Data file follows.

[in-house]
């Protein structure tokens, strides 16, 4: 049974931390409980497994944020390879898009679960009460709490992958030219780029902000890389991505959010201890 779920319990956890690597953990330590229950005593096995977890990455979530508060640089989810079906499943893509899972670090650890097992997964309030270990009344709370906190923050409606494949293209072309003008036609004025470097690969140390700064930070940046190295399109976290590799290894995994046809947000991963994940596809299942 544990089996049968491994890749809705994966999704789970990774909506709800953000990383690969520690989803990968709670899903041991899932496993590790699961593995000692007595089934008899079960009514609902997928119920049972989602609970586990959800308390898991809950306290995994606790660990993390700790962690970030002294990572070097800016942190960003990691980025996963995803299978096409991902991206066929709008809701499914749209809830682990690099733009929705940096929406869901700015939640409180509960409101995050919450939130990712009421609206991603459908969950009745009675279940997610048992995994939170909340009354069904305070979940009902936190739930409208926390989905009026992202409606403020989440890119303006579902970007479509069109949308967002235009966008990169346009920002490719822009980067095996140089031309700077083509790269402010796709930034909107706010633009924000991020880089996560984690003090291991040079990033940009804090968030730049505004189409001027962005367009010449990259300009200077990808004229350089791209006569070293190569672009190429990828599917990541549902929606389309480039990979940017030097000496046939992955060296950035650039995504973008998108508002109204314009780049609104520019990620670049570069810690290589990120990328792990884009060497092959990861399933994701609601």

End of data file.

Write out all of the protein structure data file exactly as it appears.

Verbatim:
[in-house]
């Protein structure tokens, strides 16, 4: 049974931390409980497994944020390879898009679960009460709490992958030219780029902000890389991505959010201890 779920319990956890690597953990330590229950005593096995977890990455979530508060640089989810079906499943893509899972670090650890097992997964309030270990009344709370906190923050409606494949293209072309003008036609004025470097690969140390700064930070940046190295399109976290590799290894995994046809947000991963994940596809299942 544990089996049968491994890749809705994966999704789970990774909506709800953000990383690969520690989803990968709670899903041991899932496993590790699961593995000692007595089934008899079960009514609902997928119920049972989602609970586990959800308390898991809950306290995994606790660990993390700790962690970030002294990572070097800016942190960003990691980025996963995803299978096409991902991206066929709008809701499914749209809830682990690099733009929705940096929406869901700015939640409180509960409101995050919450939130990712009421609206991603459908969950009745009675279940997610048992995994939170909340009354069904305070979940009902936190739930409208926390989905009026992202409606403020989440890119303006579902970007479509069109949308967002235009966008990169346009920002490719822009980067095996140089031309700077083509790269402010796709930034909107706010633009924000991020880089996560984690003090291991040079990033940009804090968030730049505004189409001027962005367009010449990259300009200077990808004229350089791209006569070293190569672009190429990828599917990541549902929606389309480039990979940017030097000496046939992955060296950035650039995504973008998108508002109204314009780049609104520019990620670049570069810690290589990120990328792990884009060497092959990861399933994701609601």